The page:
The Dutch College for Human Rights warns against the use of algorithms for LinkedIn and job board recruitment. According to the human rights organization, algorithms can lead to discrimination. The College urges employers and governments to pay more attention to the practice.

The College for Human Rights’ research indicates that almost all companies use algorithms to recruit staff. LinkedIn or other job boards provide algorithms to distribute vacancies and actively search and approach candidates. Some companies use their own algorithms for recruiting and selecting candidates.

Dangerous development

The College for Human Rights finds the development risky. According to its researchers, many companies don’t know how these algorithms work, which can lead to discrimination and exclusion.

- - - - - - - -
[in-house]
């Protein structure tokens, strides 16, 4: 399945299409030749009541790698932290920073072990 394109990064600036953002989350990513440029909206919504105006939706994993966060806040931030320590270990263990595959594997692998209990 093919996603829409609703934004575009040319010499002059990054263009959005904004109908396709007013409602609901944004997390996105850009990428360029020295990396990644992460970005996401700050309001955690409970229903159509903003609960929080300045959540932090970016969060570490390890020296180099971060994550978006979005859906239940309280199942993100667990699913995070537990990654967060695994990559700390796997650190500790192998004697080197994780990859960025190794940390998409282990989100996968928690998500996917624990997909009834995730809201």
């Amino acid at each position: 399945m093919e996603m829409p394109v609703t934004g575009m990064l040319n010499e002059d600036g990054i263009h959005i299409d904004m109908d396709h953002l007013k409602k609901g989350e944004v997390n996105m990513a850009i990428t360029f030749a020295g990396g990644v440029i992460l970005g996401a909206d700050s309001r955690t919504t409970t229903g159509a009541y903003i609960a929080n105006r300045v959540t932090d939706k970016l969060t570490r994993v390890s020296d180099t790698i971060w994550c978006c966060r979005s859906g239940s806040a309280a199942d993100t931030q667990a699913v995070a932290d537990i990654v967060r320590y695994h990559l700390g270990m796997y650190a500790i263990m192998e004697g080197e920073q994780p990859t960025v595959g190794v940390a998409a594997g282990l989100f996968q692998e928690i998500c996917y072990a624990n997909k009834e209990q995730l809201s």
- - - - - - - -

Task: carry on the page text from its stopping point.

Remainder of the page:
For example, when posting a vacancy on LinkedIn or other job sites, employers don’t know who sees the vacancy and who shows up in a search query. Algorithms can assess applicants faster and on a larger scale. This can lead to bias, according to the human rights organization.

Companies that use proprietary algorithms in employee recruitment and selection processes are oblivious to the risks as well. In more than half of the cases, the study indicates, the companies don’t know whether automatic selection processes are reviewed and whether certain individuals are unfairly rejected. Nor do they know why applicants are being rejected, as they hardly ever test the various recruitment technologies for bias.

Measures to be taken

The College believes that companies should review why algorithms cause specific candidates to be left out and, if so, whether this is justified. The Board also urges companies to inform applicants of the usage of algorithms in advance.

Furthermore, the College argues that the Dutch government should draw up additional regulations to ensure that everyone has a fair chance at jobs and to combat labor market discrimination. The College calls on the government to make it easier for employers to test algorithms for bias. Suitable means are lacking at this time.

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